But LA’s diversity IS a strong argument to replace the ONE arrogant, vindictive, strident, paranoid DOT bicycle coordinator with MULTIPLE regional bicycle advocates. Even if they were only employed part-time, each would likely individually accomplish more for their local areas than one career bureaucrat spread across the entire city will ever be able to do.

  • Adonia (and others),

    It would be fine to leave this discussion at “It is hard to reach bicyclists that don’t speak Enlgish” if the City of LA didn’t hire Alta Planning to do this bike plan.

    Let me explain.

    Alta Planning opened a new office in LA after winning the contract to do the LA Bike Plan. They hired Matt Benjamin to be the head of their LA office.

    Matt is an expert in soliciting opinions from minority, non-Enlgish-speaking, cyclists. He worked on the MTA’s Enhanced Public Outreach Plan in 2002-2004 while with the LACBC, traveling across the County, attending community fairs, standing at transit hubs, and offering free lights to anyone on a bike (regardless of language spoken) to get their opinion about cycling in LA County, and how they got around on their bike.

    This is the guy the City of LA hired to do our bike plan. The City didn’t tie his hands, but they certainly didn’t ask him to engage his full set of skills. The scope of work for Alta Planning was written by Michelle Mowery, who knows the Matt did the MTA’s Enhanced Public Outreach Plan, and knows the results from it.

    The excuse for the poor public outreach for LA’s bike plan is that people in LA speak too many languages and the city is too big. That is simply not true. We got poor public outreach because we have a bikeways coordinator, and a DOT, that made a bad decisions with respect to the interests of the public and outreach in the scope of work they wrote up for Alta Planning. They preserve their own jobs at all costs, and really couldn’t give a damn to openly soliciting the public for input.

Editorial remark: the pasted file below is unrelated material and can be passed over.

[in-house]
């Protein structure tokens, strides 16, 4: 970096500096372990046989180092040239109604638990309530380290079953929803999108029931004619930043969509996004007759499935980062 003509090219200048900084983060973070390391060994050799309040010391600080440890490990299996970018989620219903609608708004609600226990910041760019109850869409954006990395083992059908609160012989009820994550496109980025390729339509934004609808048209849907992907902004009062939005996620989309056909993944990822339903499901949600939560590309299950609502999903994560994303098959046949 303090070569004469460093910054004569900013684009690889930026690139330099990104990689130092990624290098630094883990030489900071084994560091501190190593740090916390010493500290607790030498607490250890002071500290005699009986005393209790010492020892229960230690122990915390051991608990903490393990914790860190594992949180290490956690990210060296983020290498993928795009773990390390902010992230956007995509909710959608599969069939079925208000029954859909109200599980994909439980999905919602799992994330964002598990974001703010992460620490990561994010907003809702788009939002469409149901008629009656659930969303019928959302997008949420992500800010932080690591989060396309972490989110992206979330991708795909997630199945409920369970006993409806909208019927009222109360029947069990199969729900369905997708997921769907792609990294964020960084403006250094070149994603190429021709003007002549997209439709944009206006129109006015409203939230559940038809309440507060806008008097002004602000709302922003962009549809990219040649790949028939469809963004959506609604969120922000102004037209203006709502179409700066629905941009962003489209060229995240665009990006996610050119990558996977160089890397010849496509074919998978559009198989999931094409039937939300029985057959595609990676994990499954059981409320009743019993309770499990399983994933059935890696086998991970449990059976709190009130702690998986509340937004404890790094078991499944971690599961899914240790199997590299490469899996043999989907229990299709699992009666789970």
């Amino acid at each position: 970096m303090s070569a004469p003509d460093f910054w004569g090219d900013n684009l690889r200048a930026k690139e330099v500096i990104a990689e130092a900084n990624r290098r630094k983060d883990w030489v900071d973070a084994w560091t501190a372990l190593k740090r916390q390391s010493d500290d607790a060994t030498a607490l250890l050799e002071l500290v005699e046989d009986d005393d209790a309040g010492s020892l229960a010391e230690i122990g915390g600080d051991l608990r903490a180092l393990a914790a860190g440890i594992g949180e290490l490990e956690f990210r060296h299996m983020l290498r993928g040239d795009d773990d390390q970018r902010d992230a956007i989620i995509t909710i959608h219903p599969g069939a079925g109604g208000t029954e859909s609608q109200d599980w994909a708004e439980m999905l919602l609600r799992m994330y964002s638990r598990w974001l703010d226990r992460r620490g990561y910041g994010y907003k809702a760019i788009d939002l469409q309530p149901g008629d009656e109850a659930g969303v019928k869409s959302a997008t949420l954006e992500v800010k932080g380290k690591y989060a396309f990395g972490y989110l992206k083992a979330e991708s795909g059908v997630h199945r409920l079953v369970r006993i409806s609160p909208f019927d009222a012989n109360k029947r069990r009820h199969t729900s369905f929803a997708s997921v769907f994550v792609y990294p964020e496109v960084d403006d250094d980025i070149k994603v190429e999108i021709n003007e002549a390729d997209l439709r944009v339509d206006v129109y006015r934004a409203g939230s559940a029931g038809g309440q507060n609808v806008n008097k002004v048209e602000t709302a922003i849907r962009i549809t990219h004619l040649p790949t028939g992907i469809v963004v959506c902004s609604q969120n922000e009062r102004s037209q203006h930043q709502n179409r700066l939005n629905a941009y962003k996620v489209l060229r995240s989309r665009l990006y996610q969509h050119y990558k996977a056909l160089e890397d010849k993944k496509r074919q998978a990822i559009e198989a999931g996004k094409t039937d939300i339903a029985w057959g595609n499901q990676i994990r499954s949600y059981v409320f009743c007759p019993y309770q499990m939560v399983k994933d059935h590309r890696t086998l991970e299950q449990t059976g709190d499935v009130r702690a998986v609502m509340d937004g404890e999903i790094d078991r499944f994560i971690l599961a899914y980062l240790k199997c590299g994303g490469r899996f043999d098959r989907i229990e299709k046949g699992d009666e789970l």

$450,000 and the world’s leading expert in gathering opinions from minority cyclists is a great start to any bike plan. Leave it to the LADOT to cock it all up.

  • I’m very sorry for the unclear grammar in my comment above!

  • MU

    I’d like to revise my earlier comment. Clearly her answer was a secret plan to get mentioned on BikeSnobNYC. One of the great achievements of anyone in the “cycling community”.

    Seriously? They knew the questions beforehand? I was willing to give her a little benefit of the doubt if it was a off the cuff answer to a question without a good answer. But if she had time to prepare and THAT is what she came up with? On second thought…even if they didn’t know the questions, she had to know they were going to continue to get challenged on this. Again, that is what she prepared to respond to people…”*shrug* yeah, you know it’s tough talking to brown people.”

    @Adonia – your point is well taken, but I’m not sure it is a valid defense. I don’t think most poor Latinos see themselves as “primarily bus riders” either. But you do even minimal outreach to them regarding bus and transit service and you know people will show up. The Bus Riders Union has held DOT’s feet to the fire for years now and had a huge impact on city planning.

    I don’t really buy the ‘poor latino’/’middle-class white kid’ bicyclist dichotomy that always seems to be taken for granted. It just doesn’t fit with my experience of who is out there riding or talking about these issues. Sure there are some language and cultural issues that should be accounted for. But it’s not that hard. At the end of the day I think they did the minimal possible outreach they could get away with because they knew what kind of response was coming. Why would they purposely engage a large population who cycle out of necessity and have a history of organizing and pressing officials for change? Better to target the small number of activists they know are going to show up anyway and keep the discussion as limited as possible.

  • Man, Ubrayj’s comments almost brought a tear to my eye…could you imagine a Bikeways coordinator who comes out to Ridazz rides, drops into the Oven to say what’s up, and brings together bike advocacy groups with other community groups to sit at the table…gut wrenching, infuriating to think we don’t have this, though I wonder if any city in the county, nay, world, has this (portland?nyc?copenhagen?) And could you imagine the work this person would have done with Matt Benjamin at their side? Speaking broken spanish to the guys down at MacArthur Park, asking him to think big on this project, go all out? I would normally say we need a mayoral level position pushing this kind of thing, but I don’t think someone that high up would consider all the litle people…but that’s the most exciting thing about bikes, the higher profile we can get this thing, combined with the inherently horizontal and communal organization of the bike world, the quicker we’ll see a structural shift in the way governments interact with their citizens, with bicyclist and bicycles on the forefront of that civic reinvention.